Nottingham, UK—Confetti Institute of Creative Technologies has unveiled a new £9 million Contemporary Music Hub that will focus on music production and performance, and live technical events education. The 38,500 sq. ft. complex, designed by U.K. firm White Mark, features music studios, rehearsal rooms, editing suites, social spaces and an auditorium, with phase one opening this month.
Confetti was founded in 1994 in Nottingham, England, by chief executive Craig Chettle, a musician, engineer/producer and tour/production manager. In 2015, Nottingham Trent University—named University of the Year at the 2017 Times Higher Education Awards—acquired Confetti Media Group, retaining Chettle and his staff.
Confetti has grown over the years from its original Neve VR-equipped studio—still in service—to occupy almost an entire block in Nottingham’s city center Creative Quarter. Along the way, Chettle established a group of companies that include Antenna Media Centre, Spool film and TV audio post studios, Constellations furniture design and manufacture, and a partnership with local broadcaster Notts TV. Confetti’s further (FE) and higher (HE) education programs have grown to also encompass games, VFX, VR and other media.
Sitting in the restaurant at Antenna, where over 400 member businesses have a presence, Chettle and his team had been eyeing the Marco Island complex across the street for years. Constructed in the 1930s as a four-story postal sorting office, it was unoccupied for years before a developer added 10 stories of apartments in 2006.
“But the ground floor and the basement never got developed,” says Chettle. “We kept looking at it, thinking, are they ever going to do anything?”
Confetti had already added Space 2, a nearby film and TV production center with a 1,600 sq. ft. floating soundstage and 4K production gallery plus a greenscreen VFX stage, 25-seat Avid- and Adobe-equipped media lab and Dolby Atmos screening room. But when a new developer acquired Marco Island, Chettle saw an opportunity to realize Confetti’s long-held expansion plans.
The basement level of the new Hub is being configured with five music recording studios. In phase one, Studio 1, accommodating a class of 12 students, will feature a Studer A827 2-inch machine, currently in the Neve room, and a new 48-channel SSL Duality desk. Studio 2 will feature a hybrid analog/digital setup. Both studios will include freestanding Exigy monitors (Exigy speakers are also installed at Spool).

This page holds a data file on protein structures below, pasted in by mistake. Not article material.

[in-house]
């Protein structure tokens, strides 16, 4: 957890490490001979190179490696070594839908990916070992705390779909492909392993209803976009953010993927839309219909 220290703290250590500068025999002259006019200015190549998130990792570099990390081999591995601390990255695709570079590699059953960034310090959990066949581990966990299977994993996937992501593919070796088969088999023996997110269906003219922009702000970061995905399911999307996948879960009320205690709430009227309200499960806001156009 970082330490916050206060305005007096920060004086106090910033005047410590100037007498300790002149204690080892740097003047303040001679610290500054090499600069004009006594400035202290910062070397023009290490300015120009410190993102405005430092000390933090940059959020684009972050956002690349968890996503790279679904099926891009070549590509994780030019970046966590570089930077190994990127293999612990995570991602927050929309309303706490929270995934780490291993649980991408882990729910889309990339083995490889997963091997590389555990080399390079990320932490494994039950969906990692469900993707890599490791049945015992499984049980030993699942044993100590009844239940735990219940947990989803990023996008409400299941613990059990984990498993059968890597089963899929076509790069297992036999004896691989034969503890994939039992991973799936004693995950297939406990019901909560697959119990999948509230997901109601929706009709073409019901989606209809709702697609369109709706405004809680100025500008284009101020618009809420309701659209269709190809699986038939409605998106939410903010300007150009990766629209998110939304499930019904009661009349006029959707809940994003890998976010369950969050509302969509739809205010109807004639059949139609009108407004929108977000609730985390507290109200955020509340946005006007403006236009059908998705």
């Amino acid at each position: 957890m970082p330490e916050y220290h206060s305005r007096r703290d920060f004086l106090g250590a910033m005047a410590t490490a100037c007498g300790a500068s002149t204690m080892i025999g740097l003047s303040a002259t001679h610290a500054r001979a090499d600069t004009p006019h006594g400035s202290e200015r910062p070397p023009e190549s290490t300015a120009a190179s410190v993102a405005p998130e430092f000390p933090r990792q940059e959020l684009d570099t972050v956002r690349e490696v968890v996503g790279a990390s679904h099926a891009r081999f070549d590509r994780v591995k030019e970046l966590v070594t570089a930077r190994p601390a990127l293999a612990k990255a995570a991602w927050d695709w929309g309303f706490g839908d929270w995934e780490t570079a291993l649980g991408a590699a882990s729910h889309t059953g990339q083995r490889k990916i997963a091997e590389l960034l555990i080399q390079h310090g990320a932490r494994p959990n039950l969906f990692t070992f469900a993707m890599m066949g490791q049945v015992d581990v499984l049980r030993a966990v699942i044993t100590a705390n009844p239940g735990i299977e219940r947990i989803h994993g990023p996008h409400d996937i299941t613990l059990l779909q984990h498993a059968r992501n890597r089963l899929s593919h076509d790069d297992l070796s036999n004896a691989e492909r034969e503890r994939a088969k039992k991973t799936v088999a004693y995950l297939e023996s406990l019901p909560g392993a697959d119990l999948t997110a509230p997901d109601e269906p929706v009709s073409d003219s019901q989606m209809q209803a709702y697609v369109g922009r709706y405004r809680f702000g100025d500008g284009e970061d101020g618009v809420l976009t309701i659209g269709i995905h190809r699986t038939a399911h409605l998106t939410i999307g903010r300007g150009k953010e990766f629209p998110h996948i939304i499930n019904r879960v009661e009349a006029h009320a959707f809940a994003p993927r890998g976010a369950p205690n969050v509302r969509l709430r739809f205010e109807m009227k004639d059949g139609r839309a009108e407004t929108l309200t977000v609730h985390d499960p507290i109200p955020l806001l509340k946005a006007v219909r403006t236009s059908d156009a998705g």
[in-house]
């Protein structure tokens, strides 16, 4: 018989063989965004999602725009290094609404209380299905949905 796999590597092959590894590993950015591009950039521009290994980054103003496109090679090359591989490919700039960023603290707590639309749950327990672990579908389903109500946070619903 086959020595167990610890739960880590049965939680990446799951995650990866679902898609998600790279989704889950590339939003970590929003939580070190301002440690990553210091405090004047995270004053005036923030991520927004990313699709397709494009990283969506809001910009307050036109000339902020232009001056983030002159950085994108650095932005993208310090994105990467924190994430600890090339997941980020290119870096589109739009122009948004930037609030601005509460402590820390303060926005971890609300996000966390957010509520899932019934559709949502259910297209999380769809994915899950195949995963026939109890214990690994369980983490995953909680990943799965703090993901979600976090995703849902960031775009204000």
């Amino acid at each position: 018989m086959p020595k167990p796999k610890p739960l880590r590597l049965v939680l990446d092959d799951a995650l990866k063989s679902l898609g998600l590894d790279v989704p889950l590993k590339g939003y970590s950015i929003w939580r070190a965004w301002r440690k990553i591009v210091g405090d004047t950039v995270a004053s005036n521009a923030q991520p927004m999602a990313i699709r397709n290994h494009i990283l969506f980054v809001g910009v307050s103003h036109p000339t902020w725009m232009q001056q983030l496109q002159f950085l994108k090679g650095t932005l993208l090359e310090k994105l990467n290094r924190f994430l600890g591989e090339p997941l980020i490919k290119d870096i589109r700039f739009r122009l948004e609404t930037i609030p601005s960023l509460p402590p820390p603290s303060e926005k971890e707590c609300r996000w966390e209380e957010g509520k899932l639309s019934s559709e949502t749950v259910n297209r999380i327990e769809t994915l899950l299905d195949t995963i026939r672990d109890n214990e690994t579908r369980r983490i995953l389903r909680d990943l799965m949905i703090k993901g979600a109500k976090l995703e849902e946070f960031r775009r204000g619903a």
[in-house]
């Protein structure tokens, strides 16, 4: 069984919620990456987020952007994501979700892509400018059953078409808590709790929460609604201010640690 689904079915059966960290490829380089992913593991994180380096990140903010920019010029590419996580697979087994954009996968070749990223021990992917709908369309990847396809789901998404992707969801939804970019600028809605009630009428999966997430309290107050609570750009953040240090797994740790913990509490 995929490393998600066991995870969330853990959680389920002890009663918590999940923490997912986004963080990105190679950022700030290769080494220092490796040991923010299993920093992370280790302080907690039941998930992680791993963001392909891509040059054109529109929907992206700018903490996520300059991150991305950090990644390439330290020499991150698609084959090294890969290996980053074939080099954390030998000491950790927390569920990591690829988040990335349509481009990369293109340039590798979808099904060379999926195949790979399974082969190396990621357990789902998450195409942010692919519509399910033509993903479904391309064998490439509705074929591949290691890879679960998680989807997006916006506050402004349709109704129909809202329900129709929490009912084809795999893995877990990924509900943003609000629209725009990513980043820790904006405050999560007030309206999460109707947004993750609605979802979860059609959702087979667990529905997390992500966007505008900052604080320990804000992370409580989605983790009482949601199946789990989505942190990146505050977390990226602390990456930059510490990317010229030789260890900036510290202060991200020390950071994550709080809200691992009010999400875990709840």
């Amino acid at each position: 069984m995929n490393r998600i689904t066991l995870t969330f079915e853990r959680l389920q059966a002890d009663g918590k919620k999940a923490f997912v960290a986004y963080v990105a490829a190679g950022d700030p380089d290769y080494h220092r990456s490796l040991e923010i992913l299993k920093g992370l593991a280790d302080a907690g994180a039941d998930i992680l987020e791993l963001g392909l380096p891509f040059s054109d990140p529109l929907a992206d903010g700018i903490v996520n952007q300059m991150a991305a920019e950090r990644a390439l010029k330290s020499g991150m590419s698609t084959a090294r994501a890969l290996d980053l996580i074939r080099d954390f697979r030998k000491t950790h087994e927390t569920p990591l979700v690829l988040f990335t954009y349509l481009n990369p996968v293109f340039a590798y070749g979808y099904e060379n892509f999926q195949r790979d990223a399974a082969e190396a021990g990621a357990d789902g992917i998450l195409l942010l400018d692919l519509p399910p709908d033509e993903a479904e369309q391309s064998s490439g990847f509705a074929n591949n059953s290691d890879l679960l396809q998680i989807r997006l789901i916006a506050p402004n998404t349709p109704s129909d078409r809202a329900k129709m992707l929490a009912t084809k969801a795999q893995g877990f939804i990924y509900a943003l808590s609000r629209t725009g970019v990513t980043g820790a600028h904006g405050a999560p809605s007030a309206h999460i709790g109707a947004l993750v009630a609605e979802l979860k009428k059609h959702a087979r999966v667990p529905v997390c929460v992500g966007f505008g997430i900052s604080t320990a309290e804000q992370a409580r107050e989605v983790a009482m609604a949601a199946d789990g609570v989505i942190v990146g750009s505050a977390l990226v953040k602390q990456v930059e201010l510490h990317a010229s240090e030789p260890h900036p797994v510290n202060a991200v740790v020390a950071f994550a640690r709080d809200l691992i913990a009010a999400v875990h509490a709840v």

Phase one will additionally include edit rooms equipped with 8-bus consoles and will run Ableton and Logic for FE-level students. “We introduce Pro Tools at HE level,” says Confetti’s chief technology officer, Joe Duckhouse.
An initial block of rehearsal facilities comprises one large and five mid-size rooms, all with 9-foot ceilings. Two further blocks are planned. The basement will also house a 5,000 sq. ft. “black box” event training space.
At street level, a 2,200 sq. ft. performance venue (seating 164, or 300 standing), lobby, bar and green rooms wrap around the existing premises of PMT (Professional Music Technology), reportedly the UK’s largest musical instrument retailer. “We’ll have a house setup, but the technical design challenge is to make [the venue] flexible enough that we could hire in any equipment—PA, desk, lighting rig,” says Duckhouse.
“We’re going through engineering challenges to design this room because of the 364 flats above it,” adds director of operations Greg Marshall. “We’re currently going through the design criteria to build a 200-square-meter (2,100 sq. ft.) floating slab, working with our structural engineers, White Mark and a company called Christie & Grey.”
Everything is networked: “Any of our facilities can be accessed and brought up in any of our spaces across all of our sites,” says Duckhouse. “We carry Dante for audio, NDI for broadcast video, and we run DMX and comms over IP, all ultra-high quality and ultra-low latency.”
The team initially worked with White Mark when the firm designed Spool’s mix stage, one of the first Dolby-certified rooms outside London. “We just clicked, and they’ve been advising us and designing a lot of the rooms for about eight years,” says Chettle. The two companies have partnered on major third-party projects and Confetti, which has its own construction company that builds all its facilities, also manufactures quadratic diffusor panels for itself and White Mark.
White Mark managing director David Bell comments, “Confetti’s new Contemporary Music Hub will undoubtedly be an educational center of European significance. Its facilities, both in quality and variety, will fully reflect the highest standards of the professional workplace and offer students a learning experience in a context that truly represents the world in which they hope to succeed.”
Confetti wants this to be a community hub. “In the daytime, it will be an education space for higher-level students,” says Chettle. “In the evenings, we want it public-facing, with gigs of all different descriptions. My vision is for the live space to work for the audience, the bands and the people that are running it.”
Further, says Chettle, people operating rehearsal rooms in the city are interested in consolidating with Confetti’s new facilities. There are also plans to partner with a local mastering engineer to house his Scully lathe in the music production area. All this forward-thinking is expected to benefit every stakeholder, from employees to students to visitors, helping ensure that Confetti will remain an integral part of the community and not blow away like, well, confetti.
Confetti Institute of Creative Technologies • confetti.ac.uk
White Mark • www.whitemark.com